The Literal and Metaphorical Clouds of Lima

Samantha Matta is a student at Arizona State University and an ISA Featured Blogger. She is studying abroad with ISA in Lima, Peru.

Anyone know where I can find some Vitamin D supplements? I have been in Lima for a short time, but as an Arizona native I am already longing for the sun. Peru’s capital is overcast and humid, starkly different from my bright, dry heat. I have seen the sun but twice, aside from our trip to Cusco where the constant sunshine reinvigorated me. As a biochemistry major, the analytical part of my mind mused: What is the cause of this constant drape of gloom? Why is this foreign sun still painting my cheeks red with burn, yet never showing its face? It was time to do some research.

Peru is a coastal desert of many micro-climates, hugged by the Andes Mountain Range and the Pacific Ocean. Winds blow from east to west over the Andes, offering snow and rain to the eastern side of the mountain range but leaving a dry, gloomy drape over the western side. The Humboldt current, or Peru current, does not provide moisture either, leaving one explanation for the hair-frizzing, bone-chilling humidity—the Garúa. The Garúa is a sheet of clouds that make their appearance in the wintertime, shielding the glow of the sun while still allowing the strong UV rays to pass through. Pack your sunscreen!


Certain troubles of the country parallel the dismal atmosphere. From what I have witnessed so far, the darkest cloud currently looms over the education system. In both Cusco and Lima, we observed strikes of hundreds of teachers that have been ongoing for over 60 days. In total, over 20,000 teachers are involved in the movement. The effort is valiant—yet the government is reluctant to comply, and students are out of school. The result is a senseless stand-still in both the schools and the system.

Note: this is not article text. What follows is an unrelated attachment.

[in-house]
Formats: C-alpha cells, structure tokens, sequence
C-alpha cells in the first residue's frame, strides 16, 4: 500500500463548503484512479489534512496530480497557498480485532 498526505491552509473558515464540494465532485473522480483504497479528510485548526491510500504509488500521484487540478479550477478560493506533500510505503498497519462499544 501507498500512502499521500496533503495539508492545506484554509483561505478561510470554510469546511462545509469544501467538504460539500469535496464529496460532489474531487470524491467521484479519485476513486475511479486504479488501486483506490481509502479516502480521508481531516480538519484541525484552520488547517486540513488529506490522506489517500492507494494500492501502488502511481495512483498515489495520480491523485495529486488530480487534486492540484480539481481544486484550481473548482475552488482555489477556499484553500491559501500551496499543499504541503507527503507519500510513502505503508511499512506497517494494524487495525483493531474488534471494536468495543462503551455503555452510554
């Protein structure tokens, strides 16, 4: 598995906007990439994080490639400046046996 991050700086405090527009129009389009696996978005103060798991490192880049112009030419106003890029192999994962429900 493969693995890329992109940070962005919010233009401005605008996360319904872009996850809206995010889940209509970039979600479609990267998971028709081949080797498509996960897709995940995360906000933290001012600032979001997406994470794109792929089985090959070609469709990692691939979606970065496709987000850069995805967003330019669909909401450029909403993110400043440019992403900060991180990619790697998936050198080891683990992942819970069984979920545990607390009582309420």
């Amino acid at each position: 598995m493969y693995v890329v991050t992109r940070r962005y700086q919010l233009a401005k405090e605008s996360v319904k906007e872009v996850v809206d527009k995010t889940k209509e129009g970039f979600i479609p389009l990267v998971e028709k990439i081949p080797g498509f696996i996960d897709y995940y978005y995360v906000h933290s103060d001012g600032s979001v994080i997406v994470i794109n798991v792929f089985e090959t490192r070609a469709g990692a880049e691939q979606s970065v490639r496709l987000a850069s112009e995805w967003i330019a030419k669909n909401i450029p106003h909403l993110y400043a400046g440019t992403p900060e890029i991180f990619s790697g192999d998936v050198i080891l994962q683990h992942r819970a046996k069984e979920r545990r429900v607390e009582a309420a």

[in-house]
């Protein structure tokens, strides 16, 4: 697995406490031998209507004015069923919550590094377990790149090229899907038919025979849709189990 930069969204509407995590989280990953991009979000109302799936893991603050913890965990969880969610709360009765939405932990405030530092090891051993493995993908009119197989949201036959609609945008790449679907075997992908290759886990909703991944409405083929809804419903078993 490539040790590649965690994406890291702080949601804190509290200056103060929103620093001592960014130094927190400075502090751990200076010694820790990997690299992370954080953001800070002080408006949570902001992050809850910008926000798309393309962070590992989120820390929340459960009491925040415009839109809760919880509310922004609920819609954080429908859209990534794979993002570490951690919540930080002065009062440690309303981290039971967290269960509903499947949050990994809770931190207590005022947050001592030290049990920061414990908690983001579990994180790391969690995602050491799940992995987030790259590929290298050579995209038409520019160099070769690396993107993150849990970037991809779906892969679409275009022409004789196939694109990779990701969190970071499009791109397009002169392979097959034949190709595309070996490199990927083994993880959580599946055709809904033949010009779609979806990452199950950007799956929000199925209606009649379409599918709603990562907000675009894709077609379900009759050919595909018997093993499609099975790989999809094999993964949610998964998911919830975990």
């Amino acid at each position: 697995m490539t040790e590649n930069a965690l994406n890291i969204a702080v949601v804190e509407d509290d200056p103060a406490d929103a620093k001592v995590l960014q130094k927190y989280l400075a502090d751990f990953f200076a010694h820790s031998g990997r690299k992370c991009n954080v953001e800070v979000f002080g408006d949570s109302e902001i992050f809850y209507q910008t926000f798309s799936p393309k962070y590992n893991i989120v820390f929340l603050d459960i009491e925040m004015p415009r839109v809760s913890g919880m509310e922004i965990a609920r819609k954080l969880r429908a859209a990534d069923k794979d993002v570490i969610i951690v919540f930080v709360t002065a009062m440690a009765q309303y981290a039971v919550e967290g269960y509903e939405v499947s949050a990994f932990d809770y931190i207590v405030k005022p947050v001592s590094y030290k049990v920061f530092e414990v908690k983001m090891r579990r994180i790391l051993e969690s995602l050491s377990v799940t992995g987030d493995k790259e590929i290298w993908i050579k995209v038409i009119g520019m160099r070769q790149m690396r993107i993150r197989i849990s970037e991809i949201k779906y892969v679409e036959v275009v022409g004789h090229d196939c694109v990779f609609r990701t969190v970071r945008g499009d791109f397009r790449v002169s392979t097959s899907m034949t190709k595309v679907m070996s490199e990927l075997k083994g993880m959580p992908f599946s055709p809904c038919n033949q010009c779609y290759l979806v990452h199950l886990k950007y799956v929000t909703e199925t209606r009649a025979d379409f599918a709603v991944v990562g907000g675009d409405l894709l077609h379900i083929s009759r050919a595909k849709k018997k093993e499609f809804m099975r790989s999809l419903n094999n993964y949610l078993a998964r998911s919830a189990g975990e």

This crisis is not just limited to Cusco and Lima. We met Roy in Ollantaytambo, the historic rest point between Cusco and Machu Picchu. Dressed in the traditional red clothing of his village, he offered to sing us songs in Quechua, an indigenous Peruvian language. He then spoke to us in both English and Spanish about his town and what he was doing. We were thrilled! But we soon learned that this trilingual student was there with us at that moment because he had been out of school for weeks.

Despite this crisis, hope is strong among the loving and good-spirited Peruvian people. Our tour guide Valentín offered Roy un sol for singing, and told him “Compra un libro” (buy a book). I asked Valentín if he thought he actually would and he was surprised by my question. He said of course—their town was one of honor and respect. Peru has so much good—gorgeous and diverse landscapes, an abundance of natural resources, delicious cuisine and kind people. Yes, every country has their flaws, and definitely, some are worse than others. But no matter how overcast the sky is, the sun comes out no matter what.

The winter sunset in Lima, Peru.

The world awaits…discover it.

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